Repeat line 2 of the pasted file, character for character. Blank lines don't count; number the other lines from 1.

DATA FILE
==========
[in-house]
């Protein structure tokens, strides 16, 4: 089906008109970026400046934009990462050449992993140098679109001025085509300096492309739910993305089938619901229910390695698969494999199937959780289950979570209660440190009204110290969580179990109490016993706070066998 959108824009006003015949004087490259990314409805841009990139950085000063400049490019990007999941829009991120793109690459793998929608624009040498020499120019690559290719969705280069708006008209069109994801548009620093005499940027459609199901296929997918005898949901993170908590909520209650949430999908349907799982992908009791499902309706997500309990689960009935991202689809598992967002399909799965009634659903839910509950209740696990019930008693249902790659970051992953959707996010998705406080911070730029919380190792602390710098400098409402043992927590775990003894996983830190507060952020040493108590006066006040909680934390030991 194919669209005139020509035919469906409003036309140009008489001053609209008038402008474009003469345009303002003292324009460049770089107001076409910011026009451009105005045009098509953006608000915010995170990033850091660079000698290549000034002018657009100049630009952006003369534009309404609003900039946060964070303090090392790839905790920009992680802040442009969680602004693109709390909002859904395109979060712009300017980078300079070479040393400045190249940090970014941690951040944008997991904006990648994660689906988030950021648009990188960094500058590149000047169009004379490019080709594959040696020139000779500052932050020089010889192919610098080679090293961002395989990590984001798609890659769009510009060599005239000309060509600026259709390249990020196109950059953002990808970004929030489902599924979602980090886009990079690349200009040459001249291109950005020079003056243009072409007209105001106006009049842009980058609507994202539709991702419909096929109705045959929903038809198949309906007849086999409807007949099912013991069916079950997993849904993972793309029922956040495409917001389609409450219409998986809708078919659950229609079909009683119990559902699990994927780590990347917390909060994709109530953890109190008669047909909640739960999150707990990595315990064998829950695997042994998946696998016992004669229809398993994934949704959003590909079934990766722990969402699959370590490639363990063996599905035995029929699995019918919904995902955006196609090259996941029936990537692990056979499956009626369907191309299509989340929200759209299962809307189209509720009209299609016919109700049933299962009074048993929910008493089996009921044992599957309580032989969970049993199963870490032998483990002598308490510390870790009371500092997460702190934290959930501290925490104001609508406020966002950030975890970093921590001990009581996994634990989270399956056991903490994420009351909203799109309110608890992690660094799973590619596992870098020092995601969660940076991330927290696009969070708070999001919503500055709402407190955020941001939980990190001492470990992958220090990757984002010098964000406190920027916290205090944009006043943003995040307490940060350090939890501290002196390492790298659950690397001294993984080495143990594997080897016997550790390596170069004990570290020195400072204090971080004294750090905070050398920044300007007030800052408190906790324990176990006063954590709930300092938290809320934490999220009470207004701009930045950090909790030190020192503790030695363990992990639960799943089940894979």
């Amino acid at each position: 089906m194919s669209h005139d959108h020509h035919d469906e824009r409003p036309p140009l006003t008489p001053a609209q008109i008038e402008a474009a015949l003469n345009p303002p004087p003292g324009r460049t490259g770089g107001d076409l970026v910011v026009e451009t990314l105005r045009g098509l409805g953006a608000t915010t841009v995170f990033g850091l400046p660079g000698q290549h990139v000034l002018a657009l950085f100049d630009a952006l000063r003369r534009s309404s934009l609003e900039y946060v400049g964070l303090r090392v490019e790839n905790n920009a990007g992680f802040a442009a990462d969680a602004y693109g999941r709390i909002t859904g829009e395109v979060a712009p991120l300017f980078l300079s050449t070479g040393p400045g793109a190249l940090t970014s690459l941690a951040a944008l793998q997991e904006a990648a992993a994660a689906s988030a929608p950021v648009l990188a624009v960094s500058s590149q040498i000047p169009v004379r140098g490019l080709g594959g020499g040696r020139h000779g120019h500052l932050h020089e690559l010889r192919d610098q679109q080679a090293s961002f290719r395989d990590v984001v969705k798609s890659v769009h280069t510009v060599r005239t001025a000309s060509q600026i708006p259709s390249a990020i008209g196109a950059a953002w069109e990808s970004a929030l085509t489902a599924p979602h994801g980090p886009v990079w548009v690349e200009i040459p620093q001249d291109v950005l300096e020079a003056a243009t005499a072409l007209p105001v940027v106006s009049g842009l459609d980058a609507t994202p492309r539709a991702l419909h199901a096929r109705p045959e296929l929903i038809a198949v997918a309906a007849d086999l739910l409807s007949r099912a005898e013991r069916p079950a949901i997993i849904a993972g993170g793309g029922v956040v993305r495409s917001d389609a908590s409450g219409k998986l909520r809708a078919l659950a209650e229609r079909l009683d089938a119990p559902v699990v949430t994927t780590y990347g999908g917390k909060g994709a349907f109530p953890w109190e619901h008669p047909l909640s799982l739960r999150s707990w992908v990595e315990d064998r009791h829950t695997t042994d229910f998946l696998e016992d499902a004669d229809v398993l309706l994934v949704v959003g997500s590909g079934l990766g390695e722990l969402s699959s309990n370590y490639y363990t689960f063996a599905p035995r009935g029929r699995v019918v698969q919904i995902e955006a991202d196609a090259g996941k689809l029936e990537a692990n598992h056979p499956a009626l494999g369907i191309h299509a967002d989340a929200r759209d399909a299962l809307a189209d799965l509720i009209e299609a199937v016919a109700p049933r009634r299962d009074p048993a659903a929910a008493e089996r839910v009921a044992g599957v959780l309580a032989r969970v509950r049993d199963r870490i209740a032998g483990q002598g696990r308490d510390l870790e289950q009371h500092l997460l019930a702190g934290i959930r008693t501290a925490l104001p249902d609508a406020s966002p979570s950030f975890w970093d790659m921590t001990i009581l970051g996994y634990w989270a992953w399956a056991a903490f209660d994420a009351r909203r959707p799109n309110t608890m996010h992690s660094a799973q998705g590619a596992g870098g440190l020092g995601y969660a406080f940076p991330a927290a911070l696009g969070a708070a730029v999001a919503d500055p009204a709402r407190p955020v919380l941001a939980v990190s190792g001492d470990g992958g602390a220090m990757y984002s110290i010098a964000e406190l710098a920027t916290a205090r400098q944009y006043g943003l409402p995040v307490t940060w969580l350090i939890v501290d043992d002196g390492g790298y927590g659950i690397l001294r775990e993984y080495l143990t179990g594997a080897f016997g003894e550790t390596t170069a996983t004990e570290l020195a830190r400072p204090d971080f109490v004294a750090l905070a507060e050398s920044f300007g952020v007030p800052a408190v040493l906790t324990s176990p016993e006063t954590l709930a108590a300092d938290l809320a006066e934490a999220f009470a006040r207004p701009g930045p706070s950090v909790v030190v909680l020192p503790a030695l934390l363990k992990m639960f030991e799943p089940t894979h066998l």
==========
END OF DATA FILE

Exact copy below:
């Protein structure tokens, strides 16, 4: 089906008109970026400046934009990462050449992993140098679109001025085509300096492309739910993305089938619901229910390695698969494999199937959780289950979570209660440190009204110290969580179990109490016993706070066998 959108824009006003015949004087490259990314409805841009990139950085000063400049490019990007999941829009991120793109690459793998929608624009040498020499120019690559290719969705280069708006008209069109994801548009620093005499940027459609199901296929997918005898949901993170908590909520209650949430999908349907799982992908009791499902309706997500309990689960009935991202689809598992967002399909799965009634659903839910509950209740696990019930008693249902790659970051992953959707996010998705406080911070730029919380190792602390710098400098409402043992927590775990003894996983830190507060952020040493108590006066006040909680934390030991 194919669209005139020509035919469906409003036309140009008489001053609209008038402008474009003469345009303002003292324009460049770089107001076409910011026009451009105005045009098509953006608000915010995170990033850091660079000698290549000034002018657009100049630009952006003369534009309404609003900039946060964070303090090392790839905790920009992680802040442009969680602004693109709390909002859904395109979060712009300017980078300079070479040393400045190249940090970014941690951040944008997991904006990648994660689906988030950021648009990188960094500058590149000047169009004379490019080709594959040696020139000779500052932050020089010889192919610098080679090293961002395989990590984001798609890659769009510009060599005239000309060509600026259709390249990020196109950059953002990808970004929030489902599924979602980090886009990079690349200009040459001249291109950005020079003056243009072409007209105001106006009049842009980058609507994202539709991702419909096929109705045959929903038809198949309906007849086999409807007949099912013991069916079950997993849904993972793309029922956040495409917001389609409450219409998986809708078919659950229609079909009683119990559902699990994927780590990347917390909060994709109530953890109190008669047909909640739960999150707990990595315990064998829950695997042994998946696998016992004669229809398993994934949704959003590909079934990766722990969402699959370590490639363990063996599905035995029929699995019918919904995902955006196609090259996941029936990537692990056979499956009626369907191309299509989340929200759209299962809307189209509720009209299609016919109700049933299962009074048993929910008493089996009921044992599957309580032989969970049993199963870490032998483990002598308490510390870790009371500092997460702190934290959930501290925490104001609508406020966002950030975890970093921590001990009581996994634990989270399956056991903490994420009351909203799109309110608890992690660094799973590619596992870098020092995601969660940076991330927290696009969070708070999001919503500055709402407190955020941001939980990190001492470990992958220090990757984002010098964000406190920027916290205090944009006043943003995040307490940060350090939890501290002196390492790298659950690397001294993984080495143990594997080897016997550790390596170069004990570290020195400072204090971080004294750090905070050398920044300007007030800052408190906790324990176990006063954590709930300092938290809320934490999220009470207004701009930045950090909790030190020192503790030695363990992990639960799943089940894979």